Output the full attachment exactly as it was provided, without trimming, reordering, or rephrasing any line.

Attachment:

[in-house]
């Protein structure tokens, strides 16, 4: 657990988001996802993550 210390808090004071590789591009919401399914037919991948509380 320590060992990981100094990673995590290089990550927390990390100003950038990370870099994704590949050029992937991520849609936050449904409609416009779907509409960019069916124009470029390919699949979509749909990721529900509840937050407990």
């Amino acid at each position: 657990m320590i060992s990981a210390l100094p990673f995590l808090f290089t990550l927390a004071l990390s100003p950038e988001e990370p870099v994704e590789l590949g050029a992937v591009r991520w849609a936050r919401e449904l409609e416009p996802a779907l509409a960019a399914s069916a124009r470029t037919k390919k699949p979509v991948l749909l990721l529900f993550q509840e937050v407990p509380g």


[in-house]
């Protein structure tokens, strides 16, 4: 657990988001996802993550 210390808090004071590789591009919401399914037919991948509380 320590060992990981100094990673995590290089990550927390990390100003950038990370870099994704590949050029992937991520849609936050449904409609416009779907509409960019069916124009470029390919699949979509749909990721529900509840937050407990």
């Amino acid at each position: 657990m320590i060992s990981a210390l100094p990673f995590l808090f290089t990550l927390a004071l990390s100003p950038e988001e990370p870099v994704e590789l590949g050029a992937v591009r991520w849609a936050r919401e449904l409609e416009p996802a779907l509409a960019a399914s069916a124009r470029t037919k390919k699949p979509v991948l749909l990721l529900f993550q509840e937050v407990p509380g």